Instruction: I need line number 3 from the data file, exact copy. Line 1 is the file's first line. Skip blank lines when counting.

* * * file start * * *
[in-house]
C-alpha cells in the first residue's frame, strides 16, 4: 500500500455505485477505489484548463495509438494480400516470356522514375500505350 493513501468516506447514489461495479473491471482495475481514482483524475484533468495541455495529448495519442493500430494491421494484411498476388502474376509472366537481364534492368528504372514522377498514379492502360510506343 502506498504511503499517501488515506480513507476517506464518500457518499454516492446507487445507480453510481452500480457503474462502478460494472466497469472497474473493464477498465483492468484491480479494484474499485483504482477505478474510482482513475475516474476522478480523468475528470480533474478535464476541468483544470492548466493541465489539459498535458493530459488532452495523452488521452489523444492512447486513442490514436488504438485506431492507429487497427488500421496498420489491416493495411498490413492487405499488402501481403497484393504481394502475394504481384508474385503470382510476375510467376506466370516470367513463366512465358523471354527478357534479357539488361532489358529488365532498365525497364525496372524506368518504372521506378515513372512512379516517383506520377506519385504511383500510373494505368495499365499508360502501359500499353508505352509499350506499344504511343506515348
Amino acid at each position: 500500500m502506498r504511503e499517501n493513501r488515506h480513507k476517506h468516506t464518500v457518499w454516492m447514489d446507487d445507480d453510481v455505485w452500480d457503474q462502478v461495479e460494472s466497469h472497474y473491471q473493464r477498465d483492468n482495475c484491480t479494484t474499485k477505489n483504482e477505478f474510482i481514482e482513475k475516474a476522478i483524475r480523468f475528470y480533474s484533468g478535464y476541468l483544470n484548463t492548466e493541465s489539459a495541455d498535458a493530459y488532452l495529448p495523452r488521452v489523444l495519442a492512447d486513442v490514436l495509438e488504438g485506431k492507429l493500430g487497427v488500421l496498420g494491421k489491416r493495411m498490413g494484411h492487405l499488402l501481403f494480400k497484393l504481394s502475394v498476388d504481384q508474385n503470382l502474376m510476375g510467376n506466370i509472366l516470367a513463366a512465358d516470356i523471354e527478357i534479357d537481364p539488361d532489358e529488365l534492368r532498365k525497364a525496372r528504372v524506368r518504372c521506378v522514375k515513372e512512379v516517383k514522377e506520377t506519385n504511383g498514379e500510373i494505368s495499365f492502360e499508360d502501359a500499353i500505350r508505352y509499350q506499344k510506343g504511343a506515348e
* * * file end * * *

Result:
Amino acid at each position: 500500500m502506498r504511503e499517501n493513501r488515506h480513507k476517506h468516506t464518500v457518499w454516492m447514489d446507487d445507480d453510481v455505485w452500480d457503474q462502478v461495479e460494472s466497469h472497474y473491471q473493464r477498465d483492468n482495475c484491480t479494484t474499485k477505489n483504482e477505478f474510482i481514482e482513475k475516474a476522478i483524475r480523468f475528470y480533474s484533468g478535464y476541468l483544470n484548463t492548466e493541465s489539459a495541455d498535458a493530459y488532452l495529448p495523452r488521452v489523444l495519442a492512447d486513442v490514436l495509438e488504438g485506431k492507429l493500430g487497427v488500421l496498420g494491421k489491416r493495411m498490413g494484411h492487405l499488402l501481403f494480400k497484393l504481394s502475394v498476388d504481384q508474385n503470382l502474376m510476375g510467376n506466370i509472366l516470367a513463366a512465358d516470356i523471354e527478357i534479357d537481364p539488361d532489358e529488365l534492368r532498365k525497364a525496372r528504372v524506368r518504372c521506378v522514375k515513372e512512379v516517383k514522377e506520377t506519385n504511383g498514379e500510373i494505368s495499365f492502360e499508360d502501359a500499353i500505350r508505352y509499350q506499344k510506343g504511343a506515348e